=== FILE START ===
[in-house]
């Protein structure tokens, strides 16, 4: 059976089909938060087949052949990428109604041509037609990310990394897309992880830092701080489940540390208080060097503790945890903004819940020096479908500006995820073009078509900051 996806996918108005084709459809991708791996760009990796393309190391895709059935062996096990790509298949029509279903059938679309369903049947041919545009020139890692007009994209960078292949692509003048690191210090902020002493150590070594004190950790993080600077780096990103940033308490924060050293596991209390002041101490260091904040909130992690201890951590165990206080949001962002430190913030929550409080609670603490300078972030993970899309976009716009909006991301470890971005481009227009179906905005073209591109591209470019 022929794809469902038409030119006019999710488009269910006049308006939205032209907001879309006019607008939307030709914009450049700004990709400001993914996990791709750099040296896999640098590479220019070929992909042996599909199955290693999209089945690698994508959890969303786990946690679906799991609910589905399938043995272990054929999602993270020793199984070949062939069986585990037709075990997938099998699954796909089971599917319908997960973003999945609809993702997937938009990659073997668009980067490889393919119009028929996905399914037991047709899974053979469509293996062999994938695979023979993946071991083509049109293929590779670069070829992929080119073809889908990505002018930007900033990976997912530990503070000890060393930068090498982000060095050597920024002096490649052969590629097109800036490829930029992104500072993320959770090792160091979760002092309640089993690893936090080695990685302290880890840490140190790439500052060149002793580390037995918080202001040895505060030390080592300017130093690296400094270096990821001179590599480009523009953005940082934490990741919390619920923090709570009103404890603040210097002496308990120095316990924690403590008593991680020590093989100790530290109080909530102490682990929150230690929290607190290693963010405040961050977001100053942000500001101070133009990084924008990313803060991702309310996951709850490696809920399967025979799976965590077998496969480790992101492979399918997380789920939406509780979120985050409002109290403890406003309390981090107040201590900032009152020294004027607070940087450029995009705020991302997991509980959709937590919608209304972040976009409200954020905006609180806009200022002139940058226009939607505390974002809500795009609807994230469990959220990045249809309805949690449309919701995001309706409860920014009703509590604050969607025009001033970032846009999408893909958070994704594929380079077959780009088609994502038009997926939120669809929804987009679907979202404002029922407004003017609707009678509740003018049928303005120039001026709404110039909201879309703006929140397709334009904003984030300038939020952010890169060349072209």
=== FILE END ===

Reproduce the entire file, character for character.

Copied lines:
[in-house]
């Protein structure tokens, strides 16, 4: 059976089909938060087949052949990428109604041509037609990310990394897309992880830092701080489940540390208080060097503790945890903004819940020096479908500006995820073009078509900051 996806996918108005084709459809991708791996760009990796393309190391895709059935062996096990790509298949029509279903059938679309369903049947041919545009020139890692007009994209960078292949692509003048690191210090902020002493150590070594004190950790993080600077780096990103940033308490924060050293596991209390002041101490260091904040909130992690201890951590165990206080949001962002430190913030929550409080609670603490300078972030993970899309976009716009909006991301470890971005481009227009179906905005073209591109591209470019 022929794809469902038409030119006019999710488009269910006049308006939205032209907001879309006019607008939307030709914009450049700004990709400001993914996990791709750099040296896999640098590479220019070929992909042996599909199955290693999209089945690698994508959890969303786990946690679906799991609910589905399938043995272990054929999602993270020793199984070949062939069986585990037709075990997938099998699954796909089971599917319908997960973003999945609809993702997937938009990659073997668009980067490889393919119009028929996905399914037991047709899974053979469509293996062999994938695979023979993946071991083509049109293929590779670069070829992929080119073809889908990505002018930007900033990976997912530990503070000890060393930068090498982000060095050597920024002096490649052969590629097109800036490829930029992104500072993320959770090792160091979760002092309640089993690893936090080695990685302290880890840490140190790439500052060149002793580390037995918080202001040895505060030390080592300017130093690296400094270096990821001179590599480009523009953005940082934490990741919390619920923090709570009103404890603040210097002496308990120095316990924690403590008593991680020590093989100790530290109080909530102490682990929150230690929290607190290693963010405040961050977001100053942000500001101070133009990084924008990313803060991702309310996951709850490696809920399967025979799976965590077998496969480790992101492979399918997380789920939406509780979120985050409002109290403890406003309390981090107040201590900032009152020294004027607070940087450029995009705020991302997991509980959709937590919608209304972040976009409200954020905006609180806009200022002139940058226009939607505390974002809500795009609807994230469990959220990045249809309805949690449309919701995001309706409860920014009703509590604050969607025009001033970032846009999408893909958070994704594929380079077959780009088609994502038009997926939120669809929804987009679907979202404002029922407004003017609707009678509740003018049928303005120039001026709404110039909201879309703006929140397709334009904003984030300038939020952010890169060349072209």